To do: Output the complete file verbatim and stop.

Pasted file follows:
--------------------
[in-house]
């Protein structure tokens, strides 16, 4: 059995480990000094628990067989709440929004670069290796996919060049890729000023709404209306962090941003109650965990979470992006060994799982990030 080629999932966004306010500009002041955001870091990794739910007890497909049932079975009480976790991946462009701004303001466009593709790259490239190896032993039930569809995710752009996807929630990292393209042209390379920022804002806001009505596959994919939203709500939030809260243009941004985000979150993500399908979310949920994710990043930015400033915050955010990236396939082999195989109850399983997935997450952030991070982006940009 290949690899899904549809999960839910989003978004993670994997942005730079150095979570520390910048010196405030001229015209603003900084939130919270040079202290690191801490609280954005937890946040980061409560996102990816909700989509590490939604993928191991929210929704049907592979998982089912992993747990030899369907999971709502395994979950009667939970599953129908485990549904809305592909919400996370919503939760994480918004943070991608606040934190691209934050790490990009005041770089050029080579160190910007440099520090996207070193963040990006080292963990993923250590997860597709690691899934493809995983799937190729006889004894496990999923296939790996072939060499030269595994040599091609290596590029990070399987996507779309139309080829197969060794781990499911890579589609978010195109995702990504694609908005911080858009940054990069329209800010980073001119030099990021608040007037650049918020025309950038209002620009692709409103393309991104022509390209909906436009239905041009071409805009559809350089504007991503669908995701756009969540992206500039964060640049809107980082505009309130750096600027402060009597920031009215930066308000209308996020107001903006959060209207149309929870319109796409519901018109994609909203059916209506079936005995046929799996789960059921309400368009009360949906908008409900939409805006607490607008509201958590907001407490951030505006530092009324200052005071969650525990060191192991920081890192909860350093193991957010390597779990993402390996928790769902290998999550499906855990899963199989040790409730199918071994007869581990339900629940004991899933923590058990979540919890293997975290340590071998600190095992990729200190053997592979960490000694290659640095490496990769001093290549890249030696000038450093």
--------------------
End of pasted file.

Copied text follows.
[in-house]
């Protein structure tokens, strides 16, 4: 059995480990000094628990067989709440929004670069290796996919060049890729000023709404209306962090941003109650965990979470992006060994799982990030 080629999932966004306010500009002041955001870091990794739910007890497909049932079975009480976790991946462009701004303001466009593709790259490239190896032993039930569809995710752009996807929630990292393209042209390379920022804002806001009505596959994919939203709500939030809260243009941004985000979150993500399908979310949920994710990043930015400033915050955010990236396939082999195989109850399983997935997450952030991070982006940009 290949690899899904549809999960839910989003978004993670994997942005730079150095979570520390910048010196405030001229015209603003900084939130919270040079202290690191801490609280954005937890946040980061409560996102990816909700989509590490939604993928191991929210929704049907592979998982089912992993747990030899369907999971709502395994979950009667939970599953129908485990549904809305592909919400996370919503939760994480918004943070991608606040934190691209934050790490990009005041770089050029080579160190910007440099520090996207070193963040990006080292963990993923250590997860597709690691899934493809995983799937190729006889004894496990999923296939790996072939060499030269595994040599091609290596590029990070399987996507779309139309080829197969060794781990499911890579589609978010195109995702990504694609908005911080858009940054990069329209800010980073001119030099990021608040007037650049918020025309950038209002620009692709409103393309991104022509390209909906436009239905041009071409805009559809350089504007991503669908995701756009969540992206500039964060640049809107980082505009309130750096600027402060009597920031009215930066308000209308996020107001903006959060209207149309929870319109796409519901018109994609909203059916209506079936005995046929799996789960059921309400368009009360949906908008409900939409805006607490607008509201958590907001407490951030505006530092009324200052005071969650525990060191192991920081890192909860350093193991957010390597779990993402390996928790769902290998999550499906855990899963199989040790409730199918071994007869581990339900629940004991899933923590058990979540919890293997975290340590071998600190095992990729200190053997592979960490000694290659640095490496990769001093290549890249030696000038450093």